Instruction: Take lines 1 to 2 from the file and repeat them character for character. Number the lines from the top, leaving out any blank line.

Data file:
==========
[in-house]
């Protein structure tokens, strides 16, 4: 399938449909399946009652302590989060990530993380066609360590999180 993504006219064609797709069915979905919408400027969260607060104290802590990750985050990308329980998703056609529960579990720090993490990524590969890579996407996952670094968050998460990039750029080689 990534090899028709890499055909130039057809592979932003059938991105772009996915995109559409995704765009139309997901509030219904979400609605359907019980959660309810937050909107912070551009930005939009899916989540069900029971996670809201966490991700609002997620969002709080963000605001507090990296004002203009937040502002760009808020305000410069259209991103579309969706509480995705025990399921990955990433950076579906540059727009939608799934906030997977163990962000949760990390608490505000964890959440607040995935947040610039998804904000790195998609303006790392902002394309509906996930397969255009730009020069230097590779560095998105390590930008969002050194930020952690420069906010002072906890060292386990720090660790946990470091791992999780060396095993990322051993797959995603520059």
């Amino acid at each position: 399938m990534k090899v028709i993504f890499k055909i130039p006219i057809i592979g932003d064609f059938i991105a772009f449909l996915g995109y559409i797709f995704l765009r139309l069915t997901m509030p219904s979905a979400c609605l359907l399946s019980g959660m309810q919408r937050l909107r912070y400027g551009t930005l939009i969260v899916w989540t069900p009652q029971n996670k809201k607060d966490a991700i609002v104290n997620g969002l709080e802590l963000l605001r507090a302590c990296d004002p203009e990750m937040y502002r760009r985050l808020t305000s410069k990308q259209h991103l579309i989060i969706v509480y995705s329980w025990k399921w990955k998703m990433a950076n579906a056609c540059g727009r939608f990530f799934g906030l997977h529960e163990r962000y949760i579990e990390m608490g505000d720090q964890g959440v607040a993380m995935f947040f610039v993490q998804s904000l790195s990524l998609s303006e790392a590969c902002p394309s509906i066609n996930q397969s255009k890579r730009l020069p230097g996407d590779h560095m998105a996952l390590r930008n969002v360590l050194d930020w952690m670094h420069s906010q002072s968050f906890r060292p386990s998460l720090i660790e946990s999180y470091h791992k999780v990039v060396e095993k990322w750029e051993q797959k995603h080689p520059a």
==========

[in-house]
């Protein structure tokens, strides 16, 4: 399938449909399946009652302590989060990530993380066609360590999180 993504006219064609797709069915979905919408400027969260607060104290802590990750985050990308329980998703056609529960579990720090993490990524590969890579996407996952670094968050998460990039750029080689 990534090899028709890499055909130039057809592979932003059938991105772009996915995109559409995704765009139309997901509030219904979400609605359907019980959660309810937050909107912070551009930005939009899916989540069900029971996670809201966490991700609002997620969002709080963000605001507090990296004002203009937040502002760009808020305000410069259209991103579309969706509480995705025990399921990955990433950076579906540059727009939608799934906030997977163990962000949760990390608490505000964890959440607040995935947040610039998804904000790195998609303006790392902002394309509906996930397969255009730009020069230097590779560095998105390590930008969002050194930020952690420069906010002072906890060292386990720090660790946990470091791992999780060396095993990322051993797959995603520059």